Advertisement

How do medications treat secondary high blood pressure?

Secondary high blood pressure is generally treated using a procedure to correct the underlying cause. In some cases however it may also be necessary to use medication. There are a whole group of drugs used to treat high blood pressure called antihypertensives. Your doctor will need to consider several factors before prescribing one, including your age, race and how high your blood pressure is because there are several types of antihypertensives and they all work differently. Diuretics and direct vasodilators can be used to dilate blood vessels. Similarly, angiotensin II receptor blockers, angiotensin-converting enzyme inhibitors and calcium channel blockers all dilate arterioles through different processes. Two other antihypertensives, adrenergic blockers and centrally acting alpha-agonists, work by suppressing the sympathetic division of your nervous system, which helps controls blood pressure along with your kidneys. It isn't uncommon for your doctor to prescribe a combination of these medications in order to get the best results and it's also likely that they will have you take aspirin as well.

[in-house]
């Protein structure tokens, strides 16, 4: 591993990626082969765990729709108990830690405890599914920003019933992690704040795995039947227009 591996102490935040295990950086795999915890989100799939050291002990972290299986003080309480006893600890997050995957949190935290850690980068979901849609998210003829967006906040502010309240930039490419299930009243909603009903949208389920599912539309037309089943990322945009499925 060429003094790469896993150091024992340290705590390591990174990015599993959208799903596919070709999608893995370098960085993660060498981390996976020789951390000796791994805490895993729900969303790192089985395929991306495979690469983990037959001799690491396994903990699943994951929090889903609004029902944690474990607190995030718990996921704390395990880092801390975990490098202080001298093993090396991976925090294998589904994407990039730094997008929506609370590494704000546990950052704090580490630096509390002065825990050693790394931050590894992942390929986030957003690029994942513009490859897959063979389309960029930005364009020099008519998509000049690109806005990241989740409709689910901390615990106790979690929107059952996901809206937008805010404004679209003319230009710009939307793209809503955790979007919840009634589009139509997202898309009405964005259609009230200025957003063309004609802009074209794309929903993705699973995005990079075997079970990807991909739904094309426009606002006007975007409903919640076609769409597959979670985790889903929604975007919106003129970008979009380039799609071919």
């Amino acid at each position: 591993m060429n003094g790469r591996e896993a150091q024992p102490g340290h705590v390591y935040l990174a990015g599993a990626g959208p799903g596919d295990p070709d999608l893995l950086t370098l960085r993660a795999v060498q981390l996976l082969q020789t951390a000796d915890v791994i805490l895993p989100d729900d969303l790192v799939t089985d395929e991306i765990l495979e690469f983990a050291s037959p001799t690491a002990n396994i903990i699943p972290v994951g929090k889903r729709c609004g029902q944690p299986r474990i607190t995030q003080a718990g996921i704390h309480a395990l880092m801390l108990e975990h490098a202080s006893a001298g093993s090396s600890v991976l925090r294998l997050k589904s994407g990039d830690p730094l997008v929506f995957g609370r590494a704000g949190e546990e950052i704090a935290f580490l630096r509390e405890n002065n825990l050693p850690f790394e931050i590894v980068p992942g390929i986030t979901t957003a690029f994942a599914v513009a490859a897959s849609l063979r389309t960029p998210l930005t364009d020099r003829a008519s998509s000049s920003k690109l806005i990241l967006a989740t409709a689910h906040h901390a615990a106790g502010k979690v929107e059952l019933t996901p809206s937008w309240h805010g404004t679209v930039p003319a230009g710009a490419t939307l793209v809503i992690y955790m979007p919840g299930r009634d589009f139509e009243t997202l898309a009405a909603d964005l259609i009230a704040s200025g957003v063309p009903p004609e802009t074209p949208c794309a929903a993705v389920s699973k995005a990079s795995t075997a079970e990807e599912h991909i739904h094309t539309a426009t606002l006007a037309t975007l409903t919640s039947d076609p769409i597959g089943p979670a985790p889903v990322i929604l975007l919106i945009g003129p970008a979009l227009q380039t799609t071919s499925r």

Continue Learning about High Blood Pressure Treatment

Treat Your High Blood Pressure, Boost Your Heart
Treat Your High Blood Pressure, Boost Your Heart
When confronting a health problem, sometimes medications or other treatment strategies work wonders—and sometimes the results are less dramatic. One t...
Read More
What is Prestalia?
RealAgeRealAge
Prestalia is a combination of two drugs, perindopril and amlodipine, meant to control high blood pre...
More Answers
What medications can reduce exercise-induced high blood pressure?
RealAgeRealAge
Blood pressure can increase when you exercise. Until now, nobody knew how to prevent that. New r...
More Answers
Can Beet Juice Help Lower My Blood Pressure?
Can Beet Juice Help Lower My Blood Pressure?

Important: This content reflects information from various individuals and organizations and may offer alternative or opposing points of view. It should not be used for medical advice, diagnosis or treatment. As always, you should consult with your healthcare provider about your specific health needs.